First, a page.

Thursday, February 26, 2009

A Dialogue With the Universe

We are in constant dialogue with the universe. Maybe we don't realize it, but throughout every moment of our lives, we are giving and receiving messages. Mostly, our upbringing and manner of living in the modern world has had the effect of rendering us oblivious and indifferent to such dialogues. We are ignorantly rude to the world around us, being far more addicted to consumerism-saturated aspirations than liberated by our degrees of wealth and "easy" living.

People no longer tread over the bare earth. Their hands have drawn away from the grasses and flowers, they do not gaze up to the heavens, their ears are deaf to the songs of birds, their noses are rendered insensitive by exhaust fumes, and their tongues have forgotten the simple tastes of nature. All five senses have grown isolated from nature. --Masanobu Fukuoka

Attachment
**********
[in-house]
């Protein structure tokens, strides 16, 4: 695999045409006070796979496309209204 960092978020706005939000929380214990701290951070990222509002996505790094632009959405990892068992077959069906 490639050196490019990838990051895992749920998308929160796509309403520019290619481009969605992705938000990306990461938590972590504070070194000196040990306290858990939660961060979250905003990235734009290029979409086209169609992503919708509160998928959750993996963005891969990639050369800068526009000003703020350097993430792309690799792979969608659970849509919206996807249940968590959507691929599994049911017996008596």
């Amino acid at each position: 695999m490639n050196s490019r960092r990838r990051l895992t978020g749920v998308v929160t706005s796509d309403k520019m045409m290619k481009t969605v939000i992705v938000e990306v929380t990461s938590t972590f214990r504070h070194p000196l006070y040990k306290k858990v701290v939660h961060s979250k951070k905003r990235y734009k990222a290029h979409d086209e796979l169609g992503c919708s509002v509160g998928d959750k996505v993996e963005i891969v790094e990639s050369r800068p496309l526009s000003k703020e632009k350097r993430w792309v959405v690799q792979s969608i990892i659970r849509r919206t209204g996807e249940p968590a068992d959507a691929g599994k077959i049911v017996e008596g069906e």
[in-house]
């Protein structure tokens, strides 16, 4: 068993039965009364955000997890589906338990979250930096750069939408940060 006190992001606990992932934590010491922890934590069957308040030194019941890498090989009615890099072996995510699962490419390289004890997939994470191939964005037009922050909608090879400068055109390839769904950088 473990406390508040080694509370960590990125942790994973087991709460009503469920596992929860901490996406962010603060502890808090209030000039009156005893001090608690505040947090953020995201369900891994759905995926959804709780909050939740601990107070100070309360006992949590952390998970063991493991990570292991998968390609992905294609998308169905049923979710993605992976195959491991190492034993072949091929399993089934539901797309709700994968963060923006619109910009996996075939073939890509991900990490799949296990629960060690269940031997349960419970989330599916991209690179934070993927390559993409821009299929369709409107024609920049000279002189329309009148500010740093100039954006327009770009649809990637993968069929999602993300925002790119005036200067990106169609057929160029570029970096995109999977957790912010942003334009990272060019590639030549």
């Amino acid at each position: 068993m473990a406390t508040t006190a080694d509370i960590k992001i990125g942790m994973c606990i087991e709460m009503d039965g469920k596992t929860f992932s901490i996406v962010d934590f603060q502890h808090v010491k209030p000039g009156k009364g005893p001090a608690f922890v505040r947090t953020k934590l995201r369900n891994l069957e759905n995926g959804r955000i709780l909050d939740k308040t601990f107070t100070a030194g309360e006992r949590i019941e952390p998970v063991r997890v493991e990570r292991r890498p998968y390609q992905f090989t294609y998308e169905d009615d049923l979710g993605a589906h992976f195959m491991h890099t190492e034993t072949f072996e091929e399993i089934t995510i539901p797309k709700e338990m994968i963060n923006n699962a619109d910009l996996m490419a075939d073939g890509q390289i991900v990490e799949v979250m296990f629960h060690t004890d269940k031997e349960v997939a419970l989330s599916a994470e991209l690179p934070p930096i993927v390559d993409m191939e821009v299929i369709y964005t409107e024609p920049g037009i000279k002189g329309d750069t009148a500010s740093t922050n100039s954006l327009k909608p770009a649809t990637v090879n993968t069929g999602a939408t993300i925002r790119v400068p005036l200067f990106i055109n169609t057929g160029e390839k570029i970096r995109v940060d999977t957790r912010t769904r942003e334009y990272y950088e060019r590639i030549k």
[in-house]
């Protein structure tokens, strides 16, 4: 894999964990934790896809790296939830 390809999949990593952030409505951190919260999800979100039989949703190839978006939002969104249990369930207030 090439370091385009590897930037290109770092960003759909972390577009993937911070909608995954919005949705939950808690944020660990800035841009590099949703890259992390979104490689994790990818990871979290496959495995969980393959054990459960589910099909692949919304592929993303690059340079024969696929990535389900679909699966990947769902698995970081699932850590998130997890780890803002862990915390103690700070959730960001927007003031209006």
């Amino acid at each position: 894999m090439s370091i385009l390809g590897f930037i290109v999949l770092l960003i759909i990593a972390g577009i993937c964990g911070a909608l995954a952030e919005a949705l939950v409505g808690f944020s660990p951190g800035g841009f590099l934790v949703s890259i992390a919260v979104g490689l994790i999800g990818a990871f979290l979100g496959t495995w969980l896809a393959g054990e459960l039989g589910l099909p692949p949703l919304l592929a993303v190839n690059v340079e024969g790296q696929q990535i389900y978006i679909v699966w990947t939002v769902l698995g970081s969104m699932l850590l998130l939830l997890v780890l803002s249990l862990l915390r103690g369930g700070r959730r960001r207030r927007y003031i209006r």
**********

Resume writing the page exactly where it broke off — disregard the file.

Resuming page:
As we speed over the landscape in automobiles and plop in front of our televisions for long hours of mind-numbing escapism, what might the trees and grasses and birds and wind and rocks think of our manner of living?

I think they are affronted by our insolence. I think they are also amazingly forgiving of our ignorance...and I think they sing songs on our behalf, hoping one day we will hear their voices and come out of unexamined habitual behaviors, joining them in composing new songs.

Communication with the plant and animal people begins with the realization that we are not superior but equal to the plants and animals. In fact, we should begin to understand that in most cases we rank below them in our basic ability to survive. --Tom Brown, Jr.